Don’t be embarrassed if you can’t pinpoint Malta on a map. It’s not on everyone’s radar, and mostly unheard of by Americans (and many Europeans). Malta is anchored almost in the centre of the Mediterranean Sea, 60 miles (96.6 km) from the Italian island of Sicily, which is linked to Malta by regular 90-minute ferry service.
Located just across the Bay from Valletta, Sliema was once a peaceful village, today Sliema is Malta’s most bustling urban city offering several attractions.
Sliema is also the main commercial centre of the island with an array of accommodation sites, restaurants, cafeterias, shopping centres and other leisure establishments.
The area is particularly busy in the peak season (summer) but everything still remains open in the off season being the main area of entertainment for locals.
Strolling around the main shopping streets, one will come across big international brands. Bisazza Street is the main shopping street.
Valletta - Unesco World Heritage City
Valletta, Malta’s capital city, is located on the east coast just south of Sliema. Valletta was planned on a grid-iron design with straight streets and others intersecting the main ones, creating a unique feel.
The main street leads straight down to Fort St Elmo. Apart from the main streets, most streets in Valletta are quite narrow and on steep slopes.
Open squares were planned to provide areas where soldiers could gather in case of an attack by the enemy and for other activities to be held. A popular square is Piazza Regina with its open air cafes and baroque style buildings.
The south of Malta is characterised by its quiet bays and fishing villages. It represents an authentic portrayal of the more traditional elements of Maltese culture.
The area is less developed than other parts of Malta, however this is starting to change; especially with the cutting edge commercial hub called 'Smart City’ and the new seafront ‘Lifestyle Development’ (with SDA status) of ‘Ta'Monita’ in Marsascala.
Residentially, the south has an abundance of charming ‘Houses of Character’, tucked within the many backstreets, and represents good value when compared to the more expensive areas of the Island such as Sliema.
The hugely historical and fortified ‘Three Cities’ are also located in the south of Malta and are made up of Cospicua, Vittoriosa and Senglea. This is an area that is scheduled for regeneration, but retaining its traditional charm.
For those wishing to enjoy the feel of a true traditional Mediterranean fishing village, then the Marsaxlokk fish market is a very popular attraction for tourists and locals who go to buy fresh fish and seafood caught during the same morning.
Mainly residential, the central Malta is also the “diplomatic” centre of Malta being the home to most of the countries' embassies and is also where the Presidential Palace (San Anton’s) is located. Many of the grand villas and homes are found in this area, some of which represent excellent value.
Nearby is Mosta. Mosta is without any doubt one of the oldest settlements on the islands, with archaeological finds dating to pre-history. Next to Mosta is Naxxar (pronounced Nashar). Naxxar is one of those villages where village-life has survived the order of the day.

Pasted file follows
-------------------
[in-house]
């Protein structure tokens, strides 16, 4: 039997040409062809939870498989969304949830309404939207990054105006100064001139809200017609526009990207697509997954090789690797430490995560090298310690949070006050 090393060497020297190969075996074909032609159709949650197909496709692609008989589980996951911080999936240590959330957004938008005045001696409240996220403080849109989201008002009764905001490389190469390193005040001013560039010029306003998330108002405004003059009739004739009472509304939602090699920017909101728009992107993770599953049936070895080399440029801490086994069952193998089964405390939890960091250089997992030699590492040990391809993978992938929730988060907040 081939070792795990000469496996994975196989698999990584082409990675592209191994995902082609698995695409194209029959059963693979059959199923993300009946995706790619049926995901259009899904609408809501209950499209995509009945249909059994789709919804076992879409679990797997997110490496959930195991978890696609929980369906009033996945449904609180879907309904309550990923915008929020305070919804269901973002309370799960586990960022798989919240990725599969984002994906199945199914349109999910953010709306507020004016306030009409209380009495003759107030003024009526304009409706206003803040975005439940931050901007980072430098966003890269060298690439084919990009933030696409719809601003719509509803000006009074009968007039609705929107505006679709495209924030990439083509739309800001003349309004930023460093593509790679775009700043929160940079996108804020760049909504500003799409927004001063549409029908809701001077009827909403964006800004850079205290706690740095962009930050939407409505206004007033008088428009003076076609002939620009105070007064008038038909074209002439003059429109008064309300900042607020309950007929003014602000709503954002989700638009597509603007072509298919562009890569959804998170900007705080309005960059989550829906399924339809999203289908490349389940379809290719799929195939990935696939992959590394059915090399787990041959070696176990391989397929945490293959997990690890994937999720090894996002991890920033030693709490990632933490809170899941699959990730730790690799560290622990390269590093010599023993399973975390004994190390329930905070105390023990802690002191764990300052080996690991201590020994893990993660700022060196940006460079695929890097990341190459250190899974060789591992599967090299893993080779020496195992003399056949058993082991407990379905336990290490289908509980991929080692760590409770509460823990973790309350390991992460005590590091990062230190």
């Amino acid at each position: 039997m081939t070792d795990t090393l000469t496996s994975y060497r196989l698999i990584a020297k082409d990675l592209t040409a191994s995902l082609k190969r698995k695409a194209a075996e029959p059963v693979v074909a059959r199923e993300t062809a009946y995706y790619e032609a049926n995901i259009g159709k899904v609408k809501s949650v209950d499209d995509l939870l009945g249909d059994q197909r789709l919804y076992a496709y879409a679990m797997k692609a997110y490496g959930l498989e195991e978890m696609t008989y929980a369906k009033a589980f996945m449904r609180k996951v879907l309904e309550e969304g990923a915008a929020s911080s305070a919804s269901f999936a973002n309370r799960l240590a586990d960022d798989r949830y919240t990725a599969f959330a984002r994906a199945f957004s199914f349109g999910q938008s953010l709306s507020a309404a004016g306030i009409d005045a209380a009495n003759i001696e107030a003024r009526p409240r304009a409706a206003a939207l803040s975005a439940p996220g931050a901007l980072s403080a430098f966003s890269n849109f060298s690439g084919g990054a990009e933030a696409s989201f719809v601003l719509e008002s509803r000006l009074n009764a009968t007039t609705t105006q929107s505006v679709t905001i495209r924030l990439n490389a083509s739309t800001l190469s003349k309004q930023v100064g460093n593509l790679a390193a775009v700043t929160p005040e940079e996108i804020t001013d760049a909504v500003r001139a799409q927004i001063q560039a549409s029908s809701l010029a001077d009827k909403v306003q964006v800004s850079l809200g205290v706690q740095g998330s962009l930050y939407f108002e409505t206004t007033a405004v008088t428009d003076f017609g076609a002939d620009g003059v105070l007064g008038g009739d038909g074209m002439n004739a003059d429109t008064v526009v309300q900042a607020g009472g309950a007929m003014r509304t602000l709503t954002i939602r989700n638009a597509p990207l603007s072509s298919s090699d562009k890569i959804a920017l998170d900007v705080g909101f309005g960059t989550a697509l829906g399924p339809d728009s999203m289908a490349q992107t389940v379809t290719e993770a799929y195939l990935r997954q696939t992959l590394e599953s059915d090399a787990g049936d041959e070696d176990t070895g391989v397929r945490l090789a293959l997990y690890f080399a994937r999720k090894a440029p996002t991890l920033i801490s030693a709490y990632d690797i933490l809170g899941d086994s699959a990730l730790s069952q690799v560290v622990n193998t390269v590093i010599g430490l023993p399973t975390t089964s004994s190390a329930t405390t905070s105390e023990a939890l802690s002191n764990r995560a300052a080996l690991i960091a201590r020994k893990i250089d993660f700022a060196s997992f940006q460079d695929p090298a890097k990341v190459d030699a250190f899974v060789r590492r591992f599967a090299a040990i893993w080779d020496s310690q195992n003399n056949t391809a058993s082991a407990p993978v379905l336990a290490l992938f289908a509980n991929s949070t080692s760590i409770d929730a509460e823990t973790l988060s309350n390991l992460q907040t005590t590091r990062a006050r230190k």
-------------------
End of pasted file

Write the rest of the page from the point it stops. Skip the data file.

Any time you visit you are bound to see a few old men sharing a bench outside the Band Club watching the world go by and the vegetable seller with his truck parked in a corner of the square shouting greetings at passers-by while waiting for custom.
The north of Malta features some beautiful landscapes and sandy beaches such as Mellieha, Ghajn Tuffieha and Gnejna Bay as well as the awe-inspiring Dingli Cliffs with its wonderful views and walks.
Overlooking the entire island is the majestic Mdina (also known as the Silent City) which is the old fortified medieval town and former capital of Malta that dates back to around 700BC.
Residentially, some of the most sought after and expensive locations are situated in this part of the Island including Wardija and the Santa Maria Estate in Mellieha.
Gozo means joy and a visit to this relaxed little sister island of Malta should bring exactly that.
Though separated from mainland Malta by a mere 5km stretch of sea (25 minutes by ferry), Gozo is distinctly different. The Island is a third the size of Malta, more rural and much more tranquil.
Gozo is known for its picturesque scenery, pristine coastline and untouched country trails. Baroque churches rise from the heart of small villages, and traditional farmhouses dot the rural landscape. Its culture and way of life are rooted in tradition and yet open to the present.
Developed just enough but not too much, Gozo is a masterpiece wrought by nature and shaped by 7000 years of culture. Myth and reality meet here on what is believed to have been the Isle of Calypso in Homer’s Odyssey, where the sea nymph held Odysseus (Ulysses) in her thrall for seven years.
The people of Gozo, still numbering just 30,000, have nurtured Calypso’s Island into the beautiful place we know today. Based on the values of sustainability and the need to protect and support the natural environment, the Government of Malta has embarked on an ambitious yet achievable vision of Gozo as an eco-island. The Eco-Gozo project, which runs until 2020, aims to encourage development in ways that protect the environment and social cohesion and retain Gozo’s distinct cultural identity.